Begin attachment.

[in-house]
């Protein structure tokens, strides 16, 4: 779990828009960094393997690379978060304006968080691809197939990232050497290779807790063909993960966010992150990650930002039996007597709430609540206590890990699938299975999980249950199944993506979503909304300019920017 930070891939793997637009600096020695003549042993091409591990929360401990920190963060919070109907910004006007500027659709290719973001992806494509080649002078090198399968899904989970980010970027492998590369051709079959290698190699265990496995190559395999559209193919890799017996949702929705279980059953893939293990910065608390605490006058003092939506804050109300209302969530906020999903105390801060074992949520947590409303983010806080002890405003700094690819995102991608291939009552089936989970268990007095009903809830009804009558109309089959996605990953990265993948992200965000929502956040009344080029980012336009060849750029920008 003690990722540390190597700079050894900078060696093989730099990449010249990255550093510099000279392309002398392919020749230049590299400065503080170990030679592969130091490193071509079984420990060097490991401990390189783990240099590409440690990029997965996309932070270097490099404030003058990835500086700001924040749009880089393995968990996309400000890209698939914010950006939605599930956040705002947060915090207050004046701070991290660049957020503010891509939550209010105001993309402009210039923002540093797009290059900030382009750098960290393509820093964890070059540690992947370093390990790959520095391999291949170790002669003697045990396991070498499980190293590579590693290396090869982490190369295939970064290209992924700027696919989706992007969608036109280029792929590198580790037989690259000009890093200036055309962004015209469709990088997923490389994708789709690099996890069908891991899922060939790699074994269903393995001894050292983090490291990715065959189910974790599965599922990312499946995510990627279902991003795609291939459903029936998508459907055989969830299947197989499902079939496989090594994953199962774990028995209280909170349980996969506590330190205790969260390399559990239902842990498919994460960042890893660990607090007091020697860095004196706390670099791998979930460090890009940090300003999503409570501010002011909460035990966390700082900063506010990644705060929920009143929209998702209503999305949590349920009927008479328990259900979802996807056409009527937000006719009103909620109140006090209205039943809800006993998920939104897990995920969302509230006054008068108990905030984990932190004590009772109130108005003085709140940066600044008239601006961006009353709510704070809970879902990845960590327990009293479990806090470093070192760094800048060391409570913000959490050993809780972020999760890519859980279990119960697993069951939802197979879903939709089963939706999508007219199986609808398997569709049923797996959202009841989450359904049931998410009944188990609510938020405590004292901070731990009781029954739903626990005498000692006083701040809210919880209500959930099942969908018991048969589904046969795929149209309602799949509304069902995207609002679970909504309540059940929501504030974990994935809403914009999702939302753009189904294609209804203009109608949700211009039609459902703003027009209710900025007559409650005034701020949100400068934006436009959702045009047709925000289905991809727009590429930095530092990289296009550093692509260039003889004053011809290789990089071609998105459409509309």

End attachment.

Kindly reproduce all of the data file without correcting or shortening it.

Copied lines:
[in-house]
């Protein structure tokens, strides 16, 4: 779990828009960094393997690379978060304006968080691809197939990232050497290779807790063909993960966010992150990650930002039996007597709430609540206590890990699938299975999980249950199944993506979503909304300019920017 930070891939793997637009600096020695003549042993091409591990929360401990920190963060919070109907910004006007500027659709290719973001992806494509080649002078090198399968899904989970980010970027492998590369051709079959290698190699265990496995190559395999559209193919890799017996949702929705279980059953893939293990910065608390605490006058003092939506804050109300209302969530906020999903105390801060074992949520947590409303983010806080002890405003700094690819995102991608291939009552089936989970268990007095009903809830009804009558109309089959996605990953990265993948992200965000929502956040009344080029980012336009060849750029920008 003690990722540390190597700079050894900078060696093989730099990449010249990255550093510099000279392309002398392919020749230049590299400065503080170990030679592969130091490193071509079984420990060097490991401990390189783990240099590409440690990029997965996309932070270097490099404030003058990835500086700001924040749009880089393995968990996309400000890209698939914010950006939605599930956040705002947060915090207050004046701070991290660049957020503010891509939550209010105001993309402009210039923002540093797009290059900030382009750098960290393509820093964890070059540690992947370093390990790959520095391999291949170790002669003697045990396991070498499980190293590579590693290396090869982490190369295939970064290209992924700027696919989706992007969608036109280029792929590198580790037989690259000009890093200036055309962004015209469709990088997923490389994708789709690099996890069908891991899922060939790699074994269903393995001894050292983090490291990715065959189910974790599965599922990312499946995510990627279902991003795609291939459903029936998508459907055989969830299947197989499902079939496989090594994953199962774990028995209280909170349980996969506590330190205790969260390399559990239902842990498919994460960042890893660990607090007091020697860095004196706390670099791998979930460090890009940090300003999503409570501010002011909460035990966390700082900063506010990644705060929920009143929209998702209503999305949590349920009927008479328990259900979802996807056409009527937000006719009103909620109140006090209205039943809800006993998920939104897990995920969302509230006054008068108990905030984990932190004590009772109130108005003085709140940066600044008239601006961006009353709510704070809970879902990845960590327990009293479990806090470093070192760094800048060391409570913000959490050993809780972020999760890519859980279990119960697993069951939802197979879903939709089963939706999508007219199986609808398997569709049923797996959202009841989450359904049931998410009944188990609510938020405590004292901070731990009781029954739903626990005498000692006083701040809210919880209500959930099942969908018991048969589904046969795929149209309602799949509304069902995207609002679970909504309540059940929501504030974990994935809403914009999702939302753009189904294609209804203009109608949700211009039609459902703003027009209710900025007559409650005034701020949100400068934006436009959702045009047709925000289905991809727009590429930095530092990289296009550093692509260039003889004053011809290789990089071609998105459409509309």